independent

Tuesday 21 November 2017

Wexford man was on heroin when he made a threat to kill

A defendant's progress in getting off drugs isn't much good to the injured party he threatened to kill, Judge Grainne O'Neill commented at Gorey District Court last week.

Paddy Connors (35) with addresses listed as 60 Melrose Court, Georges Street, Wexford, and 2 Rose Cottage, Sinnottstown Lane, Drinagh, was before the court charged with disorderly conduct at Georges Street, Wexford, on June 22, 2016, and behaving in a threatening or abusive manner at Fun Palace, Commercial Quay, Wexford, on September 12, 2016.

The case was heard in Wexford two days previously, and held over until Wednesday to allow the court to hear from the injured party. The judge was told it had been requested that Connors stay away from the injured party's premises.

He had a previous conviction for assault causing harm, and was given an 18-month prison sentence, with 12 of those suspended on a good behaviour bond.

His solicitor Tim Cummings said his client was now heroin free and methadone free. He said he now apologised to the victim of the threat, saying he was on heroin at the time. He had a long history of theft offences which were committed to feed his heroin habit, he explained.

He is now serving his sentence in Mountjoy prison and has linked in with Merchant's Quay and Fr Peter McVerry. Mr Cummings asked the court to consider the progress he has made, and to give him the benefit of the Probation Bond already in place through the Circuit Court.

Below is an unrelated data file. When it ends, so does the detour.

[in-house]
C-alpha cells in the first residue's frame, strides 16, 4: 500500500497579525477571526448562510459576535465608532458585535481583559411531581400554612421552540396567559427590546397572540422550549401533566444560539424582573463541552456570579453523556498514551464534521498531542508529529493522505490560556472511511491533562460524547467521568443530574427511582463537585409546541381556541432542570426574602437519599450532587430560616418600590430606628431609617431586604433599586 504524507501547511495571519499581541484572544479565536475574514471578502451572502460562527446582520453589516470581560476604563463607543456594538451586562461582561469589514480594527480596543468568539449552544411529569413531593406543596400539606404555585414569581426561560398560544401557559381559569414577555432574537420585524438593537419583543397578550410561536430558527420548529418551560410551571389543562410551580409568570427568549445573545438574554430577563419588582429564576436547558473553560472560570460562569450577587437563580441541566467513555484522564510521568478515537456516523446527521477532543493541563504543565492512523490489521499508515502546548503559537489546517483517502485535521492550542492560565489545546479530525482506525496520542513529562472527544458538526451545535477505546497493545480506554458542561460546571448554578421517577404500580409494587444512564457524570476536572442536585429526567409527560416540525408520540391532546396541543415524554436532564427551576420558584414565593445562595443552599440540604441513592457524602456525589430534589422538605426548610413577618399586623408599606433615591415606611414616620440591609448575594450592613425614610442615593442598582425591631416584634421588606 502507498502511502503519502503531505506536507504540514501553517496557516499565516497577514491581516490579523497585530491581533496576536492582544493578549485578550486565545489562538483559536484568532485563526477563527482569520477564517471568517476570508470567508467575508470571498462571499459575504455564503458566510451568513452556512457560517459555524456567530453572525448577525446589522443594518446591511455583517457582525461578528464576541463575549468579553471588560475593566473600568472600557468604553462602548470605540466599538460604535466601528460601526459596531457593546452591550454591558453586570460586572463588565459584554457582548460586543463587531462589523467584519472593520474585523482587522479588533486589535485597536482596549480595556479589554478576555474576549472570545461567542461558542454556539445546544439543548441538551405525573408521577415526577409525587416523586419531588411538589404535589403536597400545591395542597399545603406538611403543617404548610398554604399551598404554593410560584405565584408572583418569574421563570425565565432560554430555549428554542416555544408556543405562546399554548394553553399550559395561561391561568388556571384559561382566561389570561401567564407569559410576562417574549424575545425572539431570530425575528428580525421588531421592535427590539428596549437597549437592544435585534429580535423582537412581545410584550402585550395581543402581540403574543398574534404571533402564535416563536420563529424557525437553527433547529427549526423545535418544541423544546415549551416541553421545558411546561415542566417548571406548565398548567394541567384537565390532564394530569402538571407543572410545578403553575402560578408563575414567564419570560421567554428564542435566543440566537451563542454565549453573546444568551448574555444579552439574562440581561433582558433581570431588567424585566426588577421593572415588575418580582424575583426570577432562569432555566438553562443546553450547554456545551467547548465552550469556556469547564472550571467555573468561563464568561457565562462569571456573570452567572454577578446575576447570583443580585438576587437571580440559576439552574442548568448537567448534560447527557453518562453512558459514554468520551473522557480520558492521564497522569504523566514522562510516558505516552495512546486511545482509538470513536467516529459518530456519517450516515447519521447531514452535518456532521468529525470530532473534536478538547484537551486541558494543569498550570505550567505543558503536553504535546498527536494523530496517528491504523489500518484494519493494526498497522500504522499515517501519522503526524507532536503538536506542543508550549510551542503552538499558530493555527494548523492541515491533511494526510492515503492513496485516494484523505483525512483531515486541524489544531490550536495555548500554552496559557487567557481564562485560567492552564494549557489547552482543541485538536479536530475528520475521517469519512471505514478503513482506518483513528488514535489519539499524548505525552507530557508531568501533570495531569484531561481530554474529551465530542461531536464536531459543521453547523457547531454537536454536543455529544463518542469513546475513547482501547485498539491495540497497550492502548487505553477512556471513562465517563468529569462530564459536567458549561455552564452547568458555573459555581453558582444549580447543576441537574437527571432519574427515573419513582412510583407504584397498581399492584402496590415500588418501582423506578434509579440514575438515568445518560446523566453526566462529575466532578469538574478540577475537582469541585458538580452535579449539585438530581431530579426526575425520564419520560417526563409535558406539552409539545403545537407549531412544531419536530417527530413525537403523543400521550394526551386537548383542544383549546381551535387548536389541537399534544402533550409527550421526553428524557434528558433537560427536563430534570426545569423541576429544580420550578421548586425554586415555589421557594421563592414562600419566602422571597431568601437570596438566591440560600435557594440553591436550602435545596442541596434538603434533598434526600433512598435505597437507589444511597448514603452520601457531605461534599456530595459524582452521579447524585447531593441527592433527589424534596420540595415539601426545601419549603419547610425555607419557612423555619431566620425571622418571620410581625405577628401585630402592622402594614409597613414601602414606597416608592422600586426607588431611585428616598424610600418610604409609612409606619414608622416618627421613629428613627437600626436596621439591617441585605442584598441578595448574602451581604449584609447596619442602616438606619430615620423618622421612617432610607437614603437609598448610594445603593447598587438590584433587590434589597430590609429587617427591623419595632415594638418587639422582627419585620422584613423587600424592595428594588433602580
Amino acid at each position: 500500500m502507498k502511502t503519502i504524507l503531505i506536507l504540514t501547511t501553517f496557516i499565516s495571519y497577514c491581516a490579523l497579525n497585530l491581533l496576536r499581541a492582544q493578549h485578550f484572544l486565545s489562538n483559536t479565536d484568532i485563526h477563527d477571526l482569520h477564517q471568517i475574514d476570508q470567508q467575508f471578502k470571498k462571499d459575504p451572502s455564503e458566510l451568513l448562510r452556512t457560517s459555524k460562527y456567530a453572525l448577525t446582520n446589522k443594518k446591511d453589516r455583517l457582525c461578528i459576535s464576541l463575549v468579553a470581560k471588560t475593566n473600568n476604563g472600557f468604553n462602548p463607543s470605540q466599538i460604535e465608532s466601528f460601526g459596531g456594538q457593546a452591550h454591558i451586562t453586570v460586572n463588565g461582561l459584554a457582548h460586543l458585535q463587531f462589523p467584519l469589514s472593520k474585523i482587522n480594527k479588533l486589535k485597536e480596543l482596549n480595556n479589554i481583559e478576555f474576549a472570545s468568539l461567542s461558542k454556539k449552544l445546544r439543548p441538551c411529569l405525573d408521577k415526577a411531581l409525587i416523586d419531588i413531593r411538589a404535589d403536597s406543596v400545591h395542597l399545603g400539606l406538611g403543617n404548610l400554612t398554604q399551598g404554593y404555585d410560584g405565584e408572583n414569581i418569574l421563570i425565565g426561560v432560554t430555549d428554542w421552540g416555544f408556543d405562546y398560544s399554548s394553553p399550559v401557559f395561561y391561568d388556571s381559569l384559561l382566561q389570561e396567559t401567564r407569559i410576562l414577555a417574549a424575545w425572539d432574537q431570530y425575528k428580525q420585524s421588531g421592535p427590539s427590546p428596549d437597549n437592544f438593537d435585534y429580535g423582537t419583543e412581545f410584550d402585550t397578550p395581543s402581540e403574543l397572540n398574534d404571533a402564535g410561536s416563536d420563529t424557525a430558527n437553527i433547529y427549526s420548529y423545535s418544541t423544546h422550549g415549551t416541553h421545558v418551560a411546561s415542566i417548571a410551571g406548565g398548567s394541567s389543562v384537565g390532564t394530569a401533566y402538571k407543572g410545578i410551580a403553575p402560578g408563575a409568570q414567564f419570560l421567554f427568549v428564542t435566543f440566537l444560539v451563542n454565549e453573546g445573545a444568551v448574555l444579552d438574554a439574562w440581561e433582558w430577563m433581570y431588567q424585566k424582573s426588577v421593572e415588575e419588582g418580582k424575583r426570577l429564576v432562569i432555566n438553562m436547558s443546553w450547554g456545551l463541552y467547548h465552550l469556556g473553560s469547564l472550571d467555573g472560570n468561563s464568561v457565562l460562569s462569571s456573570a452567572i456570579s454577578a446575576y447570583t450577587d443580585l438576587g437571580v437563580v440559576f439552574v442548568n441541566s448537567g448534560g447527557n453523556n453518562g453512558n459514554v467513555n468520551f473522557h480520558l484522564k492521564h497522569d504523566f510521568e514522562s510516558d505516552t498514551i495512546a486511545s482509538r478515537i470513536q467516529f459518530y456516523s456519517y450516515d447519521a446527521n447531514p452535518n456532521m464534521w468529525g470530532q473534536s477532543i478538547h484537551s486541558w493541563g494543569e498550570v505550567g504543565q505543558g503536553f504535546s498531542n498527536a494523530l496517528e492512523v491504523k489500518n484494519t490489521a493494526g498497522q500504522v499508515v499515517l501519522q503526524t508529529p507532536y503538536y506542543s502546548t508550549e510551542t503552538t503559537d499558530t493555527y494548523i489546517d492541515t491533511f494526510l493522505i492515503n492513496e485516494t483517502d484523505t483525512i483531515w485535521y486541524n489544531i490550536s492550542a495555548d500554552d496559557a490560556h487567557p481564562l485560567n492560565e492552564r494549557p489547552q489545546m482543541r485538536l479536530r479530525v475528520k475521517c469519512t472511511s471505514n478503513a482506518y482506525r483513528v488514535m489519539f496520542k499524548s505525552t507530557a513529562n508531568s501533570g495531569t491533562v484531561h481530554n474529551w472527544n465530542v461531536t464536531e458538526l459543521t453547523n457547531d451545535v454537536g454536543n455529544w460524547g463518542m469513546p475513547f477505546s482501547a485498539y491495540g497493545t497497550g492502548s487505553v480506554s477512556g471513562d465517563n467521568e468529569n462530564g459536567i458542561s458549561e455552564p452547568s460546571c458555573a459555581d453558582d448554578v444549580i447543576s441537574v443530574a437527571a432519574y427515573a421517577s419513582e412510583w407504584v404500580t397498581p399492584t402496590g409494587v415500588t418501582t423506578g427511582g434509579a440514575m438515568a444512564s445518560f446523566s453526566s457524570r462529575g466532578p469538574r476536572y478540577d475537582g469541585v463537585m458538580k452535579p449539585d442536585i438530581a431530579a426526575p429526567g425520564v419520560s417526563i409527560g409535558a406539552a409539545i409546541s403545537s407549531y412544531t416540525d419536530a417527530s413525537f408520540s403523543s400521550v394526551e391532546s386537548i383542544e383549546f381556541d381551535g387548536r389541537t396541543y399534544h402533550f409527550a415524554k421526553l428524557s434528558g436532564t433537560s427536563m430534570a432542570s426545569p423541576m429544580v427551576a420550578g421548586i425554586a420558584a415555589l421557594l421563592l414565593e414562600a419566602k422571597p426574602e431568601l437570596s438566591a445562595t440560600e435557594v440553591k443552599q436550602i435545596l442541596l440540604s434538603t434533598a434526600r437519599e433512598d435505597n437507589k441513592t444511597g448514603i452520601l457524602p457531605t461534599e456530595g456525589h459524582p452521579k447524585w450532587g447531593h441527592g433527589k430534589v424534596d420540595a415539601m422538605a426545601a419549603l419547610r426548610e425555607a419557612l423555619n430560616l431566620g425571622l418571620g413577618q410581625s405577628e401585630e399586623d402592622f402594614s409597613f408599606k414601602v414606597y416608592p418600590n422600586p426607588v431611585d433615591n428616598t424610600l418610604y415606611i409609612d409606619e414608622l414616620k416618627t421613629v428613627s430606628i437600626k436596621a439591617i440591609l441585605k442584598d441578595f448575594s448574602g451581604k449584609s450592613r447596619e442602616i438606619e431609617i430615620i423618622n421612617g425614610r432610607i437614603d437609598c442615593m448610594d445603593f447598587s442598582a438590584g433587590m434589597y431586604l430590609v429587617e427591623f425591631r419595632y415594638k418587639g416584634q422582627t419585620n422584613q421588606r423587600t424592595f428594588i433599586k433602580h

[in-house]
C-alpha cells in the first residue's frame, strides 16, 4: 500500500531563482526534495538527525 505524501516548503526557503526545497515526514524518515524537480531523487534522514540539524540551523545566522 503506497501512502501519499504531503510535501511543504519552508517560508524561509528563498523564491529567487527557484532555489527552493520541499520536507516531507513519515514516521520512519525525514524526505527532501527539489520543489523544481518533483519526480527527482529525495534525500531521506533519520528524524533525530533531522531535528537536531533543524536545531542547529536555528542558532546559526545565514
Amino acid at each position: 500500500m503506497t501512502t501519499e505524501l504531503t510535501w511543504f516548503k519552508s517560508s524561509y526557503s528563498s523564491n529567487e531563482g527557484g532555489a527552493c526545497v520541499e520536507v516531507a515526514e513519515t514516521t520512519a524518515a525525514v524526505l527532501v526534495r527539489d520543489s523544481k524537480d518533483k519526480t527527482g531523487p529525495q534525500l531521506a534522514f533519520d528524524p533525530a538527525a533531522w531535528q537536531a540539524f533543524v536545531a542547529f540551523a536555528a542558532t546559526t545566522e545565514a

Judge O'Neill asked if the offences were committed while on bail and Sgt Victor Isdell told here there were matters before the District Court at the time of the June 22 offence.

'There was a threat to kill in this instance,' commented the judge. 'The apology today one year later through his solicitor, you can imagine what weight I attach to that,' she said.

'I hear what you're saying,' replied Mr Cummings, 'but I believe he's sincere.'

'There's a postal service in the prison. It is possible to write letters to people,' argued Judge O'Neill. 'I know it's a forgotten art, but it's not impossible. I'm glad he has made good progress but that's not much good to the injured party.'

She sentenced him to two months in prison, to commence on the termination of his current sentence, but suspended them for twelve months on the condition he stay away from the injured party and be of good behaviour.

Wexford People

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